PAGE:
Looking for interpreter zero: (2) Enrique, Magellan’s slave interpreter
How Enrique, a Malay-speaker acquired by Magellan during the siege of Malacca, became an interpreter and go-between as the expedition searched for the Spice Islands.
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Much of what we know about the fleet initially led by Ferdinand Magellan 1519-1522 comes from the man he recruited as his chronicler, Antonio Pigafetta. Without him we would know much less about the fate of the five ships and the 270 men on board. He was one of the first travel-writers, had an interest in languages and was involved in trade and negotiations throughout the expedition. His lively account of the journey includes many references to Magellan’s Malay-speaking slave, Enrique.
Magellan had acquired Enrique during the 1511 siege of Malacca. He had travelled back to Europe with his master, was with him at his first meeting with the Spanish Privy Council in Seville in 1517 and is mentioned in the will Magellan drew up before he set sail – he was to be freed and receive a legacy. He was included in the expedition as Magellan thought he would be useful if and when the expedition reached the Spice Islands.
In March 1521, having discovered his eponymous Strait and named and sailed the Pacific, Magellan had his three remaining vessels dock at what he mistakenly believed to be the Spice Islands. Enrique did not understand anything said by any of the natives he met: they were in fact in what was to become the Philippines. He was, however, able to communicate with the rulers of the islands, as Malay was the lingua franca of diplomacy and trade, and known to the region’s elites.
That was how Enrique came to negotiate for Magellan and represent the King of Spain. On Good Friday, 1521, he arranged for the rajah of the island of Limasawa to send fish and rice to the ships. When the rajah came on board, he was fed, given a demonstration of the effectiveness of armour and invited to take Pigafetta back to shore on a visit. Enrique was also involved in converting the ruler and his brother to Catholicism. He played a key role in similar dealings with Rajah Humabon of Cebu.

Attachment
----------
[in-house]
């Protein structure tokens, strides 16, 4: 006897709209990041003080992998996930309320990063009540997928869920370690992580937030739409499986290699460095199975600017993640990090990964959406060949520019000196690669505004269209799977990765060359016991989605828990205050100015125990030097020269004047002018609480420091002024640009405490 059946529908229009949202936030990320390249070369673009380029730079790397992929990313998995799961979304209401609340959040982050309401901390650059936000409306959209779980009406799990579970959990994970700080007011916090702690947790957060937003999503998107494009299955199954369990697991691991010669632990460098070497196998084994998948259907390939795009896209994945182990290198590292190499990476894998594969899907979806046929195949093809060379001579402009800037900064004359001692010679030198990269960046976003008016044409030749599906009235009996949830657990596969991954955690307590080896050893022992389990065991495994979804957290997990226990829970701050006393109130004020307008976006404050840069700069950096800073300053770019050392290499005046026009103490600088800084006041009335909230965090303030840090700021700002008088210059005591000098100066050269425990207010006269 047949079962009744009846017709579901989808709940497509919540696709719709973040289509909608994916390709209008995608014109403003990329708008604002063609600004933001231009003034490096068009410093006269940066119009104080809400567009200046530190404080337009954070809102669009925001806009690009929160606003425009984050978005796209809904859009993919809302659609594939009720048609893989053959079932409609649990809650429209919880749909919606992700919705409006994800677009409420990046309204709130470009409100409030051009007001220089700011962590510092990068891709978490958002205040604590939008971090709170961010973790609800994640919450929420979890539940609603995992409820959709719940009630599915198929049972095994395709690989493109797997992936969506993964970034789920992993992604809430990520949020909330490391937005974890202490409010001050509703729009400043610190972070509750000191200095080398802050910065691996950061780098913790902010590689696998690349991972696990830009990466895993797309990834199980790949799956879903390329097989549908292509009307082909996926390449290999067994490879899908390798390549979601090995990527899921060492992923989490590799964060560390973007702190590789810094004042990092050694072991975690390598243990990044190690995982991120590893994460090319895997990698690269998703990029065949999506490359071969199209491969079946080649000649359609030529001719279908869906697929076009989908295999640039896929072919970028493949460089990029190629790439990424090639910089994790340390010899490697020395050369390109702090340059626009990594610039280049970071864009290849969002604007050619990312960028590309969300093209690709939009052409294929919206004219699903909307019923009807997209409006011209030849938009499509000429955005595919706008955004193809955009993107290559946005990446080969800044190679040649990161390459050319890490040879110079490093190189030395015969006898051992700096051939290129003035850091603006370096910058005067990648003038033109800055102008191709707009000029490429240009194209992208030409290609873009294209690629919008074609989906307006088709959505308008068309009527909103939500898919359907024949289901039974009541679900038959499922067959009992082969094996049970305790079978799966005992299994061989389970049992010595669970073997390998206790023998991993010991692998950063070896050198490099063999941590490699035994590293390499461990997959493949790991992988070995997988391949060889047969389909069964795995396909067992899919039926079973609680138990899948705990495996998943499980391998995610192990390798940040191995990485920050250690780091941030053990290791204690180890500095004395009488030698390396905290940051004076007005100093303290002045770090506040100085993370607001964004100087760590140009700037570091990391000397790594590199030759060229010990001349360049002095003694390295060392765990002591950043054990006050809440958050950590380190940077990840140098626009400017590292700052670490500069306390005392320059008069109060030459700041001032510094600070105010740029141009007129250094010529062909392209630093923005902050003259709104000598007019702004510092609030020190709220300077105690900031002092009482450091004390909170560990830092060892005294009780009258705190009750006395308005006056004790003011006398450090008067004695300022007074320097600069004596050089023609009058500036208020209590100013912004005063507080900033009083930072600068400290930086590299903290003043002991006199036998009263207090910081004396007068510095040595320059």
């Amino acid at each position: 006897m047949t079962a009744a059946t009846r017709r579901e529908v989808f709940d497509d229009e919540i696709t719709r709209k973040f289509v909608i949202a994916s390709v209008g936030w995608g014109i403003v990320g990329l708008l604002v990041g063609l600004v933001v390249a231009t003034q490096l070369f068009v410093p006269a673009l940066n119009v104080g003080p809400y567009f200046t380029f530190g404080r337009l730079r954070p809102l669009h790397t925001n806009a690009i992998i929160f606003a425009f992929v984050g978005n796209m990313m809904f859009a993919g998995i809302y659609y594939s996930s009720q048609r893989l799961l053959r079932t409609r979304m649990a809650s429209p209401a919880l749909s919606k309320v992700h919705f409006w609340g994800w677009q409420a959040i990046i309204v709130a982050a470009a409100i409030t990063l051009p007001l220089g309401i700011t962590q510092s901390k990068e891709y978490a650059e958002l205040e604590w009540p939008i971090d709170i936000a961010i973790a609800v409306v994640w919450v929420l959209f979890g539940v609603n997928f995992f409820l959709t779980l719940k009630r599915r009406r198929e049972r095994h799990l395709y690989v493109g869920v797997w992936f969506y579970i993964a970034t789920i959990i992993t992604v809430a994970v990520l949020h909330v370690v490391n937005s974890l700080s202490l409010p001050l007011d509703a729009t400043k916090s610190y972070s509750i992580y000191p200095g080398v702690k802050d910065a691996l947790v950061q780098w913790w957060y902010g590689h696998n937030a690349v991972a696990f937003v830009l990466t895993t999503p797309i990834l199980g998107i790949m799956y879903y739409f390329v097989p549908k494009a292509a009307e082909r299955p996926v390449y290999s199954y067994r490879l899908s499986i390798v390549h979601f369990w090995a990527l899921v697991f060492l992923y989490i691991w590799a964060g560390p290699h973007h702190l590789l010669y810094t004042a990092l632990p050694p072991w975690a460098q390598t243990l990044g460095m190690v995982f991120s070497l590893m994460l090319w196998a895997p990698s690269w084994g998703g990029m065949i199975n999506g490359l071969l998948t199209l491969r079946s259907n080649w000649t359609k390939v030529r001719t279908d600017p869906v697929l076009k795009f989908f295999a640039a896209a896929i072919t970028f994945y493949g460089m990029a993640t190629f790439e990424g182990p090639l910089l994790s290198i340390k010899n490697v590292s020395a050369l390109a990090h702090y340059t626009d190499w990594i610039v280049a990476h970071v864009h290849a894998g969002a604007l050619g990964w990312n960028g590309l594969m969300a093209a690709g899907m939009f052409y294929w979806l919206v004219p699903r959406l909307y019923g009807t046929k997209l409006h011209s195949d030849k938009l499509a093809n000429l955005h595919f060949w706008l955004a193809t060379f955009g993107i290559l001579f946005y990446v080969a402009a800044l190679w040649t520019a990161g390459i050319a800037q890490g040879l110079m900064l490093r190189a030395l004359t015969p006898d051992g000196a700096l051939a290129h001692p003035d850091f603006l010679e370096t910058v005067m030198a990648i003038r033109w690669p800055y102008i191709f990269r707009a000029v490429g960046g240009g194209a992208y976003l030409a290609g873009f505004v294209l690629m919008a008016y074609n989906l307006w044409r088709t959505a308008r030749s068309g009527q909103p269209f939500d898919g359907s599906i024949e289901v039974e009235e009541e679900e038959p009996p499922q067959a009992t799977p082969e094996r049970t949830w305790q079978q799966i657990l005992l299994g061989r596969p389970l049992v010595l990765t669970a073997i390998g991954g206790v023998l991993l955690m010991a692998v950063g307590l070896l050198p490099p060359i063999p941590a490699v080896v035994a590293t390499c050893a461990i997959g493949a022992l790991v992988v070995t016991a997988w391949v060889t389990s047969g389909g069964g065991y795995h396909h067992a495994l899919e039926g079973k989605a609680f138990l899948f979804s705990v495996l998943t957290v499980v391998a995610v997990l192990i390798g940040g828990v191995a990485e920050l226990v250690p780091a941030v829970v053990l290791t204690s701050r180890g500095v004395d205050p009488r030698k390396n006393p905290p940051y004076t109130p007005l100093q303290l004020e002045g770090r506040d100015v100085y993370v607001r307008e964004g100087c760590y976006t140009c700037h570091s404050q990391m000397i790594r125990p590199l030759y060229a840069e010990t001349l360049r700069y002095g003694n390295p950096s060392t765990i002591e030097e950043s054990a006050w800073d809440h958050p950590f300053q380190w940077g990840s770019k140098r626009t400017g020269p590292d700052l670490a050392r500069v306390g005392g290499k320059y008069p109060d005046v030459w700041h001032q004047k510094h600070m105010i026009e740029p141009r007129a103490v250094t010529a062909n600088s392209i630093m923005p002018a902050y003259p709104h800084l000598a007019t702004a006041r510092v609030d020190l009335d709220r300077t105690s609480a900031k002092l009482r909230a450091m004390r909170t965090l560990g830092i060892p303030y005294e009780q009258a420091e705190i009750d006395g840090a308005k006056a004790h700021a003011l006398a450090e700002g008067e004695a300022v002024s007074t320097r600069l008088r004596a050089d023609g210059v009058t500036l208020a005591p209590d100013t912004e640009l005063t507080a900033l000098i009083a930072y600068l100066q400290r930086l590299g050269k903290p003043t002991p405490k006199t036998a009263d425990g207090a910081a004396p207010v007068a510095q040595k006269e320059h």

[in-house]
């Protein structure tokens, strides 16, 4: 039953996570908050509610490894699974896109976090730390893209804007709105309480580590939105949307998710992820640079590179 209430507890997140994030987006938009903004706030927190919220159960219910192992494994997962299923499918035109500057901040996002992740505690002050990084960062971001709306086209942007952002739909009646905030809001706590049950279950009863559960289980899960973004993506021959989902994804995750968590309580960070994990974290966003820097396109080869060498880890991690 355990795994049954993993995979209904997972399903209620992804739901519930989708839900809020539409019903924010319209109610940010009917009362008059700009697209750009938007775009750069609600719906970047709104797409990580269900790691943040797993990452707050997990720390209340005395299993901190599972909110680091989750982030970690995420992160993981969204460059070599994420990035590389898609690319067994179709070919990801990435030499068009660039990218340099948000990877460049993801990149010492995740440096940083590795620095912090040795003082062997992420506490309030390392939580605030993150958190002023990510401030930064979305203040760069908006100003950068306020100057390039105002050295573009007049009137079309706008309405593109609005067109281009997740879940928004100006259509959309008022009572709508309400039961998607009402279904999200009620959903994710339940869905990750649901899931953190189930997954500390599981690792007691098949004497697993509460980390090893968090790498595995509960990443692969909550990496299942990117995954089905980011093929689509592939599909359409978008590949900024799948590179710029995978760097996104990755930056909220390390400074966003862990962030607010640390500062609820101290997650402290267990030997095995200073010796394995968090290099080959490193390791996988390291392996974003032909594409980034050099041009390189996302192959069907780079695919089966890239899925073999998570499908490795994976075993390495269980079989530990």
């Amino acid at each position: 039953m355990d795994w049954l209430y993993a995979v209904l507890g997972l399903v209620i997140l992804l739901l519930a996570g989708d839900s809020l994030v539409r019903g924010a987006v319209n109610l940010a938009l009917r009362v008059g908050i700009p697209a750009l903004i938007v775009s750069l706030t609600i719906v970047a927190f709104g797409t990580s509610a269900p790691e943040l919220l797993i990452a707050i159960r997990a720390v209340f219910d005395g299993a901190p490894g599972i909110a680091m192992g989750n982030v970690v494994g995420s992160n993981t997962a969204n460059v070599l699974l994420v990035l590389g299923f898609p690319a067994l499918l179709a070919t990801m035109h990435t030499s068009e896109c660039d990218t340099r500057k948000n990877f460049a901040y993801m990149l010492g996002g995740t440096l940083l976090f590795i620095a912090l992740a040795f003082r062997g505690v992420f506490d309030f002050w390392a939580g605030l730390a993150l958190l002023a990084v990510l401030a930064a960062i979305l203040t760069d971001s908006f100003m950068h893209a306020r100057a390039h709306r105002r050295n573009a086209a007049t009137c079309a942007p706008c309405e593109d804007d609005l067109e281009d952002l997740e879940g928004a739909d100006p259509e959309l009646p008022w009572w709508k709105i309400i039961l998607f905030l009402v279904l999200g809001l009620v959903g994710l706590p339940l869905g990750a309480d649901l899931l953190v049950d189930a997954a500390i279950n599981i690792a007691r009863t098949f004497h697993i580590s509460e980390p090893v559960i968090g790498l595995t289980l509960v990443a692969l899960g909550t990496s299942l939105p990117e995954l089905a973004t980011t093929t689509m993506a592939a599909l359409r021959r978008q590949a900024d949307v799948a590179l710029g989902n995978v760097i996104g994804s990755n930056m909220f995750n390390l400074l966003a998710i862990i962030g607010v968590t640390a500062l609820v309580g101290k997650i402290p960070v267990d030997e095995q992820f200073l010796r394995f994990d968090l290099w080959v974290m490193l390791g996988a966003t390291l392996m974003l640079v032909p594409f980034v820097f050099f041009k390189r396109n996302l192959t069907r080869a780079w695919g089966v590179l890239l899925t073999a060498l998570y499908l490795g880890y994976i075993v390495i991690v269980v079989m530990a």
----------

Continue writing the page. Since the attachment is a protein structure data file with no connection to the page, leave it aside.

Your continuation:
The expedition came to grief when the explorers became involved in a dispute between two chiefs on Mactan Island. Magellan was killed by Si Lapulapu’s fighters on April 26, 1521 and Enrique disappears from the records shortly afterwards. Pigafetta was one of the 70 survivors of the journey which is how Enrique’s contribution is known. Magellan’s slave interpreter also lives on as Panglima Awang, the patriot hero of a 1958 Malaysian novel by the Malaysian writer Harun Aminurrashid.
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Recommended citation format:Christine ADAMS. "Looking for interpreter zero: (2) Enrique, Magellan’s slave interpreter". aiic.net February 21, 2013. Accessed January 26, 2020. <http://aiic.net/p/6387>.
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